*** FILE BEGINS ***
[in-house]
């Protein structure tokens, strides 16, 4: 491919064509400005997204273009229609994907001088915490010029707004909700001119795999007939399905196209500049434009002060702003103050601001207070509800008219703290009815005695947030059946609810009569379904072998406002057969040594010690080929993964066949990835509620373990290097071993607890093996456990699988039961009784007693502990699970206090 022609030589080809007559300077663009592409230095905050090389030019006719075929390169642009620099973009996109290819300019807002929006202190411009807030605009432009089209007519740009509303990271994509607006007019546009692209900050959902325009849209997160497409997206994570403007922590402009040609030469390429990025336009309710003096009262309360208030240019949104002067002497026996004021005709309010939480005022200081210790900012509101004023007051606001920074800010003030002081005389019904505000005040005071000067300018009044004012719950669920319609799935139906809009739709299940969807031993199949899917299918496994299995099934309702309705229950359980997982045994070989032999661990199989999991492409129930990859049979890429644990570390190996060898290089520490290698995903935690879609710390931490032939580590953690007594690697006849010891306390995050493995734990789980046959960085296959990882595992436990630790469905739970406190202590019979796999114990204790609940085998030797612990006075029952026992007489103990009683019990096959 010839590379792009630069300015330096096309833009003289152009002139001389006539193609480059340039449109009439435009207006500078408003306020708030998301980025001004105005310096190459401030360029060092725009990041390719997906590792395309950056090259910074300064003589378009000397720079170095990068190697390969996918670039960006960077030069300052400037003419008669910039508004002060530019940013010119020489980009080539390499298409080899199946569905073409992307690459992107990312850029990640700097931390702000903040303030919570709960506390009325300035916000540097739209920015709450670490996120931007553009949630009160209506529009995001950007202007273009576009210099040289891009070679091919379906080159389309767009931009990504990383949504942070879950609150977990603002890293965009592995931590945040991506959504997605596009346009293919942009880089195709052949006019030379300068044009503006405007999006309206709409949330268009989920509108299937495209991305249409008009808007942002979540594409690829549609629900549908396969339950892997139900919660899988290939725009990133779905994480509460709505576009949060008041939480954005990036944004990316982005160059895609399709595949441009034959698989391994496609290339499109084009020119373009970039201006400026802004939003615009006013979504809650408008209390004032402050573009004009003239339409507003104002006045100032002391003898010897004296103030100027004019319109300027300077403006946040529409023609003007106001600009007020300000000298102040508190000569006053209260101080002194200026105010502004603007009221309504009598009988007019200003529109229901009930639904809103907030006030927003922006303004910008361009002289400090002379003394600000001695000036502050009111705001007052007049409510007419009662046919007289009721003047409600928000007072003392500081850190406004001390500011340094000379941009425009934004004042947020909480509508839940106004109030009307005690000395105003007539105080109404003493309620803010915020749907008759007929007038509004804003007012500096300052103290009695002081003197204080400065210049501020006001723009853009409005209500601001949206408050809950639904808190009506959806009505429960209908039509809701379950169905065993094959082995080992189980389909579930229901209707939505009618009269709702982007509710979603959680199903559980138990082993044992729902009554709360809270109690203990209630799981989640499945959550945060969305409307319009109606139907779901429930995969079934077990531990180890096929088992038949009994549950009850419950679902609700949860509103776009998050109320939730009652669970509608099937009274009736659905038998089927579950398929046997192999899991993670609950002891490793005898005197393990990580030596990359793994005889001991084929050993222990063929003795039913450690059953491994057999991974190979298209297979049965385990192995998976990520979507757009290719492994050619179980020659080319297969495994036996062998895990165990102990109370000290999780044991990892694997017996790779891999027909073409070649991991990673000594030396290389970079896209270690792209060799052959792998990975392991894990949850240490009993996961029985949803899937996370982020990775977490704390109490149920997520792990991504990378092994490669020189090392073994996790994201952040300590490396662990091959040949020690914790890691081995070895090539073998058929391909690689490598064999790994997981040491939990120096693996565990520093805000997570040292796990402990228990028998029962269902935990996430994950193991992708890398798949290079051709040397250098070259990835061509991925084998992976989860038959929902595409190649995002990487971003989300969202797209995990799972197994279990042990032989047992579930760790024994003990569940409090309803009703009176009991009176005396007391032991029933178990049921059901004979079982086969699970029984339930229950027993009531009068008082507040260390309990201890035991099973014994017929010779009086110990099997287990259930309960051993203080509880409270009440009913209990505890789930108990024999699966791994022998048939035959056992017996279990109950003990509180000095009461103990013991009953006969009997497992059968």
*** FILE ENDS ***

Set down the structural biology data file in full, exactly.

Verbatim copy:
[in-house]
């Protein structure tokens, strides 16, 4: 491919064509400005997204273009229609994907001088915490010029707004909700001119795999007939399905196209500049434009002060702003103050601001207070509800008219703290009815005695947030059946609810009569379904072998406002057969040594010690080929993964066949990835509620373990290097071993607890093996456990699988039961009784007693502990699970206090 022609030589080809007559300077663009592409230095905050090389030019006719075929390169642009620099973009996109290819300019807002929006202190411009807030605009432009089209007519740009509303990271994509607006007019546009692209900050959902325009849209997160497409997206994570403007922590402009040609030469390429990025336009309710003096009262309360208030240019949104002067002497026996004021005709309010939480005022200081210790900012509101004023007051606001920074800010003030002081005389019904505000005040005071000067300018009044004012719950669920319609799935139906809009739709299940969807031993199949899917299918496994299995099934309702309705229950359980997982045994070989032999661990199989999991492409129930990859049979890429644990570390190996060898290089520490290698995903935690879609710390931490032939580590953690007594690697006849010891306390995050493995734990789980046959960085296959990882595992436990630790469905739970406190202590019979796999114990204790609940085998030797612990006075029952026992007489103990009683019990096959 010839590379792009630069300015330096096309833009003289152009002139001389006539193609480059340039449109009439435009207006500078408003306020708030998301980025001004105005310096190459401030360029060092725009990041390719997906590792395309950056090259910074300064003589378009000397720079170095990068190697390969996918670039960006960077030069300052400037003419008669910039508004002060530019940013010119020489980009080539390499298409080899199946569905073409992307690459992107990312850029990640700097931390702000903040303030919570709960506390009325300035916000540097739209920015709450670490996120931007553009949630009160209506529009995001950007202007273009576009210099040289891009070679091919379906080159389309767009931009990504990383949504942070879950609150977990603002890293965009592995931590945040991506959504997605596009346009293919942009880089195709052949006019030379300068044009503006405007999006309206709409949330268009989920509108299937495209991305249409008009808007942002979540594409690829549609629900549908396969339950892997139900919660899988290939725009990133779905994480509460709505576009949060008041939480954005990036944004990316982005160059895609399709595949441009034959698989391994496609290339499109084009020119373009970039201006400026802004939003615009006013979504809650408008209390004032402050573009004009003239339409507003104002006045100032002391003898010897004296103030100027004019319109300027300077403006946040529409023609003007106001600009007020300000000298102040508190000569006053209260101080002194200026105010502004603007009221309504009598009988007019200003529109229901009930639904809103907030006030927003922006303004910008361009002289400090002379003394600000001695000036502050009111705001007052007049409510007419009662046919007289009721003047409600928000007072003392500081850190406004001390500011340094000379941009425009934004004042947020909480509508839940106004109030009307005690000395105003007539105080109404003493309620803010915020749907008759007929007038509004804003007012500096300052103290009695002081003197204080400065210049501020006001723009853009409005209500601001949206408050809950639904808190009506959806009505429960209908039509809701379950169905065993094959082995080992189980389909579930229901209707939505009618009269709702982007509710979603959680199903559980138990082993044992729902009554709360809270109690203990209630799981989640499945959550945060969305409307319009109606139907779901429930995969079934077990531990180890096929088992038949009994549950009850419950679902609700949860509103776009998050109320939730009652669970509608099937009274009736659905038998089927579950398929046997192999899991993670609950002891490793005898005197393990990580030596990359793994005889001991084929050993222990063929003795039913450690059953491994057999991974190979298209297979049965385990192995998976990520979507757009290719492994050619179980020659080319297969495994036996062998895990165990102990109370000290999780044991990892694997017996790779891999027909073409070649991991990673000594030396290389970079896209270690792209060799052959792998990975392991894990949850240490009993996961029985949803899937996370982020990775977490704390109490149920997520792990991504990378092994490669020189090392073994996790994201952040300590490396662990091959040949020690914790890691081995070895090539073998058929391909690689490598064999790994997981040491939990120096693996565990520093805000997570040292796990402990228990028998029962269902935990996430994950193991992708890398798949290079051709040397250098070259990835061509991925084998992976989860038959929902595409190649995002990487971003989300969202797209995990799972197994279990042990032989047992579930760790024994003990569940409090309803009703009176009991009176005396007391032991029933178990049921059901004979079982086969699970029984339930229950027993009531009068008082507040260390309990201890035991099973014994017929010779009086110990099997287990259930309960051993203080509880409270009440009913209990505890789930108990024999699966791994022998048939035959056992017996279990109950003990509180000095009461103990013991009953006969009997497992059968």